“The smart phone screen is the only screen in some communities”: Local news’ digital adaptation

The Coastal Courier is a weekly community newspaper in Georgia with an office on Main Street — and a VR channel. “Are they adequately meeting the information needs with their technology?” Jesse Holcomb wondered. “Are they carving out a space on social platforms or avoiding them altogether?” Holcomb, a Calvin College professor and former Pew researcher, highlighted the Coastal Courier’s digital adaptation — not necessarily innovation — at an event at Columbia Journalism’s Tow Center Wednesday evening. He conducted research to answer those very questions more broadly in the journalism industry, finding that one in ten local news outlets don’t even have their own website, among other tidbits we summarized here. New in this talk: Holcomb shared the starting-a-local-news-outlet to-do list of Brian Boyer, head of product at digital local news chain Spirited Media: A website, a subscriber box, and an email newsletter. Then, “start publishing
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Venture philanthropy for local news might not be as scary as it sounds

An incomplete list of attempts to finance local news: Swallow that bile in your throat — at least for the last item. Local news is swimming in quite the pickle juice, as we’ve documented here before. Two of the brains behind a couple nonprofit, mission-driven, local-centric news organizations think venture philanthropy could help similar outlets get closer to the bullseye of sustainable local news as a public good.

Are billionaires trying to swipe local news again? (Nope.)

The concept is called the American Journalism Project, Continue reading "Venture philanthropy for local news might not be as scary as it sounds"

Where local news has adapted to digital — and where it can still grow (hint: not geographically)

So you want to support local news. But can you even find the subscribe button on the Daily Planet’s clunky website to do so? Is the website optimized for a smartphone? (Which is, of course, what you’re probably trying to use to find said button.) Does the organization even have a website, or does it shoot straight to social media instead of fighting with a WordPress template? If you answered “uh, don’t know” or “eek, no” or “maybe I can for one site but I care about strengthening local news more broadly,” then you might want to check out this new research from Calvin College professor Jesse Holcomb, published over at Columbia University’s Tow Center. Holcomb — who spent 10 years as a researcher at Pew before going to Calvin — examined 2,072 local news outlets, a sample drawn from Cision’s media database. (He defined “local” as “if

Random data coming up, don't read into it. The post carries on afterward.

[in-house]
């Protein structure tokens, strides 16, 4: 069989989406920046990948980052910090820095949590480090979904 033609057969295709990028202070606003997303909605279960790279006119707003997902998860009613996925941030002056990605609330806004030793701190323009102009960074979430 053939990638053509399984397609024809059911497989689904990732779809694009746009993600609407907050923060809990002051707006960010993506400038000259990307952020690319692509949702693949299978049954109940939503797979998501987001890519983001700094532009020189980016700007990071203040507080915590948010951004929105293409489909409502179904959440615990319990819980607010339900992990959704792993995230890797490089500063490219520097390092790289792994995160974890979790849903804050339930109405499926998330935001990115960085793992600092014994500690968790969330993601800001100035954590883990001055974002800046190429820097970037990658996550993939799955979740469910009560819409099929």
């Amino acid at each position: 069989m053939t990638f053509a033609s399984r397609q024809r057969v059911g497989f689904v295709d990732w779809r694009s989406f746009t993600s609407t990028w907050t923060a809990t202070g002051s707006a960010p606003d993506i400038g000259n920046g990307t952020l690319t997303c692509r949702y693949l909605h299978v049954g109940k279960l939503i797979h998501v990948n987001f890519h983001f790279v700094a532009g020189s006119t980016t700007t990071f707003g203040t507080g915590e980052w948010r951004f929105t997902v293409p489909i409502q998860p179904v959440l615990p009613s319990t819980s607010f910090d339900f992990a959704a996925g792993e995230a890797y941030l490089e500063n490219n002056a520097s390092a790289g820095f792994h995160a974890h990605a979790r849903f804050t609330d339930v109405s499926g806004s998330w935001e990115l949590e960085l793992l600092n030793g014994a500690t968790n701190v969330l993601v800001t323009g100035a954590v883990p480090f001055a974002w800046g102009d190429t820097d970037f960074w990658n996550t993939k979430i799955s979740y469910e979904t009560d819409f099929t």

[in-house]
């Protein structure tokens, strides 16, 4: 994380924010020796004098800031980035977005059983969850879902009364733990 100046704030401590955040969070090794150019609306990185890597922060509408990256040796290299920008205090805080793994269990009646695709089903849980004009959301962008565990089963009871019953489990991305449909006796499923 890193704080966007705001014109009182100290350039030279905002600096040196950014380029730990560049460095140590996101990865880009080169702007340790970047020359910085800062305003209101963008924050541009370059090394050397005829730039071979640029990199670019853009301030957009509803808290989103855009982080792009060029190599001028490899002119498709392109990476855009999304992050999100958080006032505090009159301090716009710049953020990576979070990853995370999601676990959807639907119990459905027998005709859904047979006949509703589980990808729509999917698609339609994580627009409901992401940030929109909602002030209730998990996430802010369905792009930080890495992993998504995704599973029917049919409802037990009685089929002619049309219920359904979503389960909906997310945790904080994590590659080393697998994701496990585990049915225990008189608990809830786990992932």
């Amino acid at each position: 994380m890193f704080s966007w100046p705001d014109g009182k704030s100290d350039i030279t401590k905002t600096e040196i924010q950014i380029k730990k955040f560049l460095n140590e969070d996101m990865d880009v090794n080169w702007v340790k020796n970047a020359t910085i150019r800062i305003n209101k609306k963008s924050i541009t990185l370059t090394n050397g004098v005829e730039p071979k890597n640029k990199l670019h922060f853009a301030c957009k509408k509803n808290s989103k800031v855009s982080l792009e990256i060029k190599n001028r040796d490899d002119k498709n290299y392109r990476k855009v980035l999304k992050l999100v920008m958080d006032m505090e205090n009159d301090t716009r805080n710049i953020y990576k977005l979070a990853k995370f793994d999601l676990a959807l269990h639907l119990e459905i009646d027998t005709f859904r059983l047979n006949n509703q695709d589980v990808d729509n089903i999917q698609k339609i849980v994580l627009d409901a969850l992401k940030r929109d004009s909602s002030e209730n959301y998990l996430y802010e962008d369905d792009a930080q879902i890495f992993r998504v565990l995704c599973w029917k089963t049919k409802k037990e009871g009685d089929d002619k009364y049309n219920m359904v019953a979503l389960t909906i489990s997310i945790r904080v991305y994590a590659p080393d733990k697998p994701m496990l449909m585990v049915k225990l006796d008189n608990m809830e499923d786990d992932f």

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$20 million is heading toward local news from the Lenfest Institute and Knight Foundation

Boom, baby: After initially joining forces to boost Table Stakes — their project to boost the nation’s metro newspapers — the Knight Foundation and the Lenfest Institute are each putting $10 million into a joint fund targeted at local news. (Yes, $20 million total, with opportunity for more to come.) Table Stakes was launched in 2015 by Knight and Temple University, bringing leaders from four metropolitan newspapers in the U.S. together to gameplan for their digital transition. Lenfest was founded in 2016 and began supporting the newly rebranded Knight-Lenfest Newsroom Initiative in February 2017, expanding to 12 newsrooms. Now, the new collaboration will center around three pillars, explained Lenfest executive director Jim Friedlich and Knight’s vice president of journalism Jennifer Preston: